As reported by the Winnipeg Free Press, at the edge of the observation deck, Michael Maltzan pauses, his bright yellow safety vest glaring bright amid the lines of soaring steel bars and flat concrete floors. He looks down over the gallery below, or what will soon become the gallery, for now exhibiting only a tangle of cables and crates waiting to be opened.
It is Saturday afternoon at the site of the Winnipeg Art Gallery’s new Inuit Art Centre, the gleaming new facility rising at the corner of Memorial Boulevard and St. Mary Avenue. The construction that buzzes most days is quiet for the time being, so as to allow three tours of the site for a small group of WAG donors and journalists.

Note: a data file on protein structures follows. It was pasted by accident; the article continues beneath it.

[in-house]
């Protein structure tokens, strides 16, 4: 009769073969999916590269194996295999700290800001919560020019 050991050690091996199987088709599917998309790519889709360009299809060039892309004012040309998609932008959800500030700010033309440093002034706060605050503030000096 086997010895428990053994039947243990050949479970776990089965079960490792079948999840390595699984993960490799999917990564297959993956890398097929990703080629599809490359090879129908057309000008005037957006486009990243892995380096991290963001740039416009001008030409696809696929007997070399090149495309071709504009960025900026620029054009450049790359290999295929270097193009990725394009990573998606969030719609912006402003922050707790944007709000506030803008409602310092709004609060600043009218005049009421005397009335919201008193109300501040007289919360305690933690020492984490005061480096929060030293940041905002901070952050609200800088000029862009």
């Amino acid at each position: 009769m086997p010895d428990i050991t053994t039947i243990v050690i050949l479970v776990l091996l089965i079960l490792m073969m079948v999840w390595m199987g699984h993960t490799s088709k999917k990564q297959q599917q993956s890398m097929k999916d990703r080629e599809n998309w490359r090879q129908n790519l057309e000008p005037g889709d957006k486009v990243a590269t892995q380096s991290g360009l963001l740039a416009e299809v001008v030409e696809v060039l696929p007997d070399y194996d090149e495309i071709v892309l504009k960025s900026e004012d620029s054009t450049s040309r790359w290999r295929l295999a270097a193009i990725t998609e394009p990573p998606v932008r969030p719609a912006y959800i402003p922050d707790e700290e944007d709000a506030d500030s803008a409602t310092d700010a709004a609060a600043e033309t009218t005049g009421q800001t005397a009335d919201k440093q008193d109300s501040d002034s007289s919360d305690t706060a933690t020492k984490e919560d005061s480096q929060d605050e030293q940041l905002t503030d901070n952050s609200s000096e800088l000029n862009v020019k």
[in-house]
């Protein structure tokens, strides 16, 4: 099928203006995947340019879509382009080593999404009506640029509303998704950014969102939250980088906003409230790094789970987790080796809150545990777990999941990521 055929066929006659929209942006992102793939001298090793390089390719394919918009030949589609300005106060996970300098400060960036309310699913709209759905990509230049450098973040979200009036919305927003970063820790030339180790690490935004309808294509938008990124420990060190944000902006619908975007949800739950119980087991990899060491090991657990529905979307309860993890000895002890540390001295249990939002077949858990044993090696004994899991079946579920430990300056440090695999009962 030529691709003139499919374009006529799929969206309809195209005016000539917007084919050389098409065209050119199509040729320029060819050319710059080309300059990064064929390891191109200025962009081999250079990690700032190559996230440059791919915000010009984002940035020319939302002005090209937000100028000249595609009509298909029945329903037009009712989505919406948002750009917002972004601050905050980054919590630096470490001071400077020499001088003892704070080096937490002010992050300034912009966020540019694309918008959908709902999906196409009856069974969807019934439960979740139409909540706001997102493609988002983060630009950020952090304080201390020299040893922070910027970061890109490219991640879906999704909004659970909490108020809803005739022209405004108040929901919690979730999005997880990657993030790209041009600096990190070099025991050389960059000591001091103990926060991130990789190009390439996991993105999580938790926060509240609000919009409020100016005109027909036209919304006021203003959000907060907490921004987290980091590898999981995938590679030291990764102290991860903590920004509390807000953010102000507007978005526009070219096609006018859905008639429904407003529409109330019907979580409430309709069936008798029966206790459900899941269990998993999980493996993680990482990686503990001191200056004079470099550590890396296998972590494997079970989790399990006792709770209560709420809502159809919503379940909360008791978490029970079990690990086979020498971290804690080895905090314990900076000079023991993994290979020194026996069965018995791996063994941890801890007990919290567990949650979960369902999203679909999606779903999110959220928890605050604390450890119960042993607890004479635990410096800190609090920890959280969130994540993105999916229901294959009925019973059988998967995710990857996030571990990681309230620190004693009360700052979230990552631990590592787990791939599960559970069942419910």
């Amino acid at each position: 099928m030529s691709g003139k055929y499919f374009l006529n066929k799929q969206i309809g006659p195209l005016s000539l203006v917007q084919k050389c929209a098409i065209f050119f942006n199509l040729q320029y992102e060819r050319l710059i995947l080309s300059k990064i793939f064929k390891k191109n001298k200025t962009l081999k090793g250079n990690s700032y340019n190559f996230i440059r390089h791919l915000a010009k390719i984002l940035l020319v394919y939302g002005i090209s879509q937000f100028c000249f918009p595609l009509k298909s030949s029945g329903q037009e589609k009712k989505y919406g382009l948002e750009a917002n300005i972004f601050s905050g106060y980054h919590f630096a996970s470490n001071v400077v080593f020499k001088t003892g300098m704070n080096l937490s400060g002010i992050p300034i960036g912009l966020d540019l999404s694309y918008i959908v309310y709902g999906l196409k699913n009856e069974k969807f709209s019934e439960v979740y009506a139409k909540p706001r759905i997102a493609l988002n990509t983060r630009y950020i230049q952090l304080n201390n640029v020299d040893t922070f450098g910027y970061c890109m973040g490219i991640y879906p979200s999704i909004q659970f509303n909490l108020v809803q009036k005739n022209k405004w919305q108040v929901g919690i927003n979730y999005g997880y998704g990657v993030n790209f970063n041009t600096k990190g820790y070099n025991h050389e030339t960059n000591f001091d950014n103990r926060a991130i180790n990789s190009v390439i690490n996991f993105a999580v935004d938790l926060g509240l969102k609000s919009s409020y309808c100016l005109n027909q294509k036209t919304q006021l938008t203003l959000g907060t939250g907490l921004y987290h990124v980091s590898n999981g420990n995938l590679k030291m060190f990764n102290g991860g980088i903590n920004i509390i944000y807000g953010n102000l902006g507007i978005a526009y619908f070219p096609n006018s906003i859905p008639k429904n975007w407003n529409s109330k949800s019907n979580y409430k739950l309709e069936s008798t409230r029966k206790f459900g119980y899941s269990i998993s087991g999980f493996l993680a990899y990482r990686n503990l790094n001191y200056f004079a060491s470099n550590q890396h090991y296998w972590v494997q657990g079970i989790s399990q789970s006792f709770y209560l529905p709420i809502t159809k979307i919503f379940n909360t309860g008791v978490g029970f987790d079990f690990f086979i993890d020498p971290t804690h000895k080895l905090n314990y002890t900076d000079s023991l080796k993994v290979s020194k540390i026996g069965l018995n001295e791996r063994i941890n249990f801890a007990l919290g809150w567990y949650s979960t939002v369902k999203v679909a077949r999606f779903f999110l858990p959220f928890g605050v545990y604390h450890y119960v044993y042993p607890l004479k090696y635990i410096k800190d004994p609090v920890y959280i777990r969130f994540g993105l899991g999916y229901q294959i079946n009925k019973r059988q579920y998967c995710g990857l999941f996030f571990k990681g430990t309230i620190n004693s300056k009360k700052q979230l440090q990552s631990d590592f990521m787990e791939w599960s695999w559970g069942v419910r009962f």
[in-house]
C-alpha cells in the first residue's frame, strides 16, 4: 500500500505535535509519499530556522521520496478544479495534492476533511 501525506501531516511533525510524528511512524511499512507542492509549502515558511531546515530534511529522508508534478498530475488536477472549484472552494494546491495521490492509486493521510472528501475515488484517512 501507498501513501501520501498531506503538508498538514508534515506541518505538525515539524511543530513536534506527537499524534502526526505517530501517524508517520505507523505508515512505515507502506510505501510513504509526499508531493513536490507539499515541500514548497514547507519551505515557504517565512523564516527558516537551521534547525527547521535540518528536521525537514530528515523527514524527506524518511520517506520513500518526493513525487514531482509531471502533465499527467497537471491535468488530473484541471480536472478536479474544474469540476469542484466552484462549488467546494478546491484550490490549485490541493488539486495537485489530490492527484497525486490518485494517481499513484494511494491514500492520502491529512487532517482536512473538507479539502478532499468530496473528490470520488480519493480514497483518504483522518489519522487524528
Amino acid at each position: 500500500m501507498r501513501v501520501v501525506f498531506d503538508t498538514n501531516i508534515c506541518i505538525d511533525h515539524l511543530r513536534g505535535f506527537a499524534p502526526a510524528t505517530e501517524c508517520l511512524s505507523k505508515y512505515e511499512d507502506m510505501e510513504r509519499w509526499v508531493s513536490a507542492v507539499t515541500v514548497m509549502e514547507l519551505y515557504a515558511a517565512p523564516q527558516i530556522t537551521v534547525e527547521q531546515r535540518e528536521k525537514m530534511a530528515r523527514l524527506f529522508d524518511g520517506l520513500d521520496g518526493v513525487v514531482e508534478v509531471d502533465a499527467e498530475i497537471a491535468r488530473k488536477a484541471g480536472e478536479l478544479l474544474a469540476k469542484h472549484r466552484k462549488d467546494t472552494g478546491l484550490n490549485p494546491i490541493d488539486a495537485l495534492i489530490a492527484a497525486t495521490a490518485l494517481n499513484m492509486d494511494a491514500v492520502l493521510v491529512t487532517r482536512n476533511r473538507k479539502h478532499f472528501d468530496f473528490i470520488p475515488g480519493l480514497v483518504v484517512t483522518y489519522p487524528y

The tour rose from the entry atrium, dominated by the serpentine steel frame of the three-storey visible vault, where the gallery’s archived collection of Inuit art will be visible to all who enter. It’s a rare feature for an art gallery: usually, works not on display are locked away in the back of house.
But here, Maltzan explains, all of these things will be in conversation. The artwork, the curation, the second-floor learning centre and the vast main exhibition hall: all of it is intended to flow together, inviting visitors to stream into and through and around it.
He gestures 30 feet over his head, to the curving ovals of 22 recessed skylights that will bathe the gallery in what he calls “diffused and suffused light.” They will give light back to the city, too: at night, Maltzan says, they will glow like a “lantern for the neighbourhood.”
“It has a huge scale, as you can see,” he says.
It is the first time media has gotten a peek inside the new $65-million centre. When it opens next fall, it will house the world’s largest collection of Inuit art in 40,000 square feet of space spanning four levels.